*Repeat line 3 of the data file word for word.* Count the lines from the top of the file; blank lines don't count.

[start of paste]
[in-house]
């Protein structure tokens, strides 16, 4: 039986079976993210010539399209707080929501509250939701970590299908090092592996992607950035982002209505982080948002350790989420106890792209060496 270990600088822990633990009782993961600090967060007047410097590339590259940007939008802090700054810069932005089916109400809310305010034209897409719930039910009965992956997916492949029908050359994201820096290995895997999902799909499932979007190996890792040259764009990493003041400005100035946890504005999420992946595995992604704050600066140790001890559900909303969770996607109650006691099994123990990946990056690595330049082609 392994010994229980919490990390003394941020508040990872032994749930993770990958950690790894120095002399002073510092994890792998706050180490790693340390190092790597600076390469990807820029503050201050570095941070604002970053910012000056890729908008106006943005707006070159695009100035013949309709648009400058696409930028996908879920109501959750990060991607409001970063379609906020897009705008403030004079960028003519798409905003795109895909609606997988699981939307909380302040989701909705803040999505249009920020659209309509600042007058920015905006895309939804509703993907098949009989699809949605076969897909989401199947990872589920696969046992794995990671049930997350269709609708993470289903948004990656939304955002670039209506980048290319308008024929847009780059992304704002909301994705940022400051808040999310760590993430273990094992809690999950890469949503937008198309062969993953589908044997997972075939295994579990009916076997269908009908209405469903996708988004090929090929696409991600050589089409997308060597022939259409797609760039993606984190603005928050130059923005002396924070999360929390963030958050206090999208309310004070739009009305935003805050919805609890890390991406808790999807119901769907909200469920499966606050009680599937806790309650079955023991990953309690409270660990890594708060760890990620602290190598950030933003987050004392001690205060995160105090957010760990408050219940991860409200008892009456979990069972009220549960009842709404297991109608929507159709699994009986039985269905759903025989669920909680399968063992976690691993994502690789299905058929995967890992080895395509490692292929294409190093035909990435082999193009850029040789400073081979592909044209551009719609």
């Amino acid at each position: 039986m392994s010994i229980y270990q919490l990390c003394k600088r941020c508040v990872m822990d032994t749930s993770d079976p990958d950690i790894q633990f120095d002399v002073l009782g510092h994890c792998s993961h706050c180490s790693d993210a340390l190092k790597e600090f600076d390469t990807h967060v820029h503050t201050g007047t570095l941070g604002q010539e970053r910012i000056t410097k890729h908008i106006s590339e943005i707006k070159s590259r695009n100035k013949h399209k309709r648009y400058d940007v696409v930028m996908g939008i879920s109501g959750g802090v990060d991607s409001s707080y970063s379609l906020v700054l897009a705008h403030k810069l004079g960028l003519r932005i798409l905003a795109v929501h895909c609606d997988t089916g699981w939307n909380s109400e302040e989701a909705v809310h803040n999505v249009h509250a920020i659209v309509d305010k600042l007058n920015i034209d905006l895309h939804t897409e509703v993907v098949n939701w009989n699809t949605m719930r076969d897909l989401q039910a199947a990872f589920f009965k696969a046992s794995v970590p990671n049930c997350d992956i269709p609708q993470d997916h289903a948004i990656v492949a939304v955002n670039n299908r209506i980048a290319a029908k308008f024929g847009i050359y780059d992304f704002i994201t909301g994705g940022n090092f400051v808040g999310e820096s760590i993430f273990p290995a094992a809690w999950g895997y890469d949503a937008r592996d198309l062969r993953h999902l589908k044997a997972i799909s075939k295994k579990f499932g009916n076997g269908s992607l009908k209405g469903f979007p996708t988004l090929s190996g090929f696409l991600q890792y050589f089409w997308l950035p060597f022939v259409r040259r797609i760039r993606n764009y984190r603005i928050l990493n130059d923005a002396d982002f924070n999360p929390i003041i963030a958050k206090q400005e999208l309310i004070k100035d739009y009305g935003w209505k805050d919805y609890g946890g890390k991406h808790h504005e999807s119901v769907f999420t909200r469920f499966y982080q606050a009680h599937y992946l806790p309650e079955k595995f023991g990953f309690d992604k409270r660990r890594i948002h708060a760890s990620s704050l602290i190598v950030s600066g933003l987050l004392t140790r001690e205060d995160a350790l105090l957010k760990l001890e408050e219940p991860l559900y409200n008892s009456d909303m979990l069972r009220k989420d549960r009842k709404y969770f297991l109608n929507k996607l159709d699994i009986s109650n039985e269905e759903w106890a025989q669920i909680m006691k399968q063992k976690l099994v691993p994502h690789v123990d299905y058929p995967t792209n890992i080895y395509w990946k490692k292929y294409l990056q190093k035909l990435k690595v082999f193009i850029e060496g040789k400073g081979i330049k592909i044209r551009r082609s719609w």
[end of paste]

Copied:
């Amino acid at each position: 039986m392994s010994i229980y270990q919490l990390c003394k600088r941020c508040v990872m822990d032994t749930s993770d079976p990958d950690i790894q633990f120095d002399v002073l009782g510092h994890c792998s993961h706050c180490s790693d993210a340390l190092k790597e600090f600076d390469t990807h967060v820029h503050t201050g007047t570095l941070g604002q010539e970053r910012i000056t410097k890729h908008i106006s590339e943005i707006k070159s590259r695009n100035k013949h399209k309709r648009y400058d940007v696409v930028m996908g939008i879920s109501g959750g802090v990060d991607s409001s707080y970063s379609l906020v700054l897009a705008h403030k810069l004079g960028l003519r932005i798409l905003a795109v929501h895909c609606d997988t089916g699981w939307n909380s109400e302040e989701a909705v809310h803040n999505v249009h509250a920020i659209v309509d305010k600042l007058n920015i034209d905006l895309h939804t897409e509703v993907v098949n939701w009989n699809t949605m719930r076969d897909l989401q039910a199947a990872f589920f009965k696969a046992s794995v970590p990671n049930c997350d992956i269709p609708q993470d997916h289903a948004i990656v492949a939304v955002n670039n299908r209506i980048a290319a029908k308008f024929g847009i050359y780059d992304f704002i994201t909301g994705g940022n090092f400051v808040g999310e820096s760590i993430f273990p290995a094992a809690w999950g895997y890469d949503a937008r592996d198309l062969r993953h999902l589908k044997a997972i799909s075939k295994k579990f499932g009916n076997g269908s992607l009908k209405g469903f979007p996708t988004l090929s190996g090929f696409l991600q890792y050589f089409w997308l950035p060597f022939v259409r040259r797609i760039r993606n764009y984190r603005i928050l990493n130059d923005a002396d982002f924070n999360p929390i003041i963030a958050k206090q400005e999208l309310i004070k100035d739009y009305g935003w209505k805050d919805y609890g946890g890390k991406h808790h504005e999807s119901v769907f999420t909200r469920f499966y982080q606050a009680h599937y992946l806790p309650e079955k595995f023991g990953f309690d992604k409270r660990r890594i948002h708060a760890s990620s704050l602290i190598v950030s600066g933003l987050l004392t140790r001690e205060d995160a350790l105090l957010k760990l001890e408050e219940p991860l559900y409200n008892s009456d909303m979990l069972r009220k989420d549960r009842k709404y969770f297991l109608n929507k996607l159709d699994i009986s109650n039985e269905e759903w106890a025989q669920i909680m006691k399968q063992k976690l099994v691993p994502h690789v123990d299905y058929p995967t792209n890992i080895y395509w990946k490692k292929y294409l990056q190093k035909l990435k690595v082999f193009i850029e060496g040789k400073g081979i330049k592909i044209r551009r082609s719609w």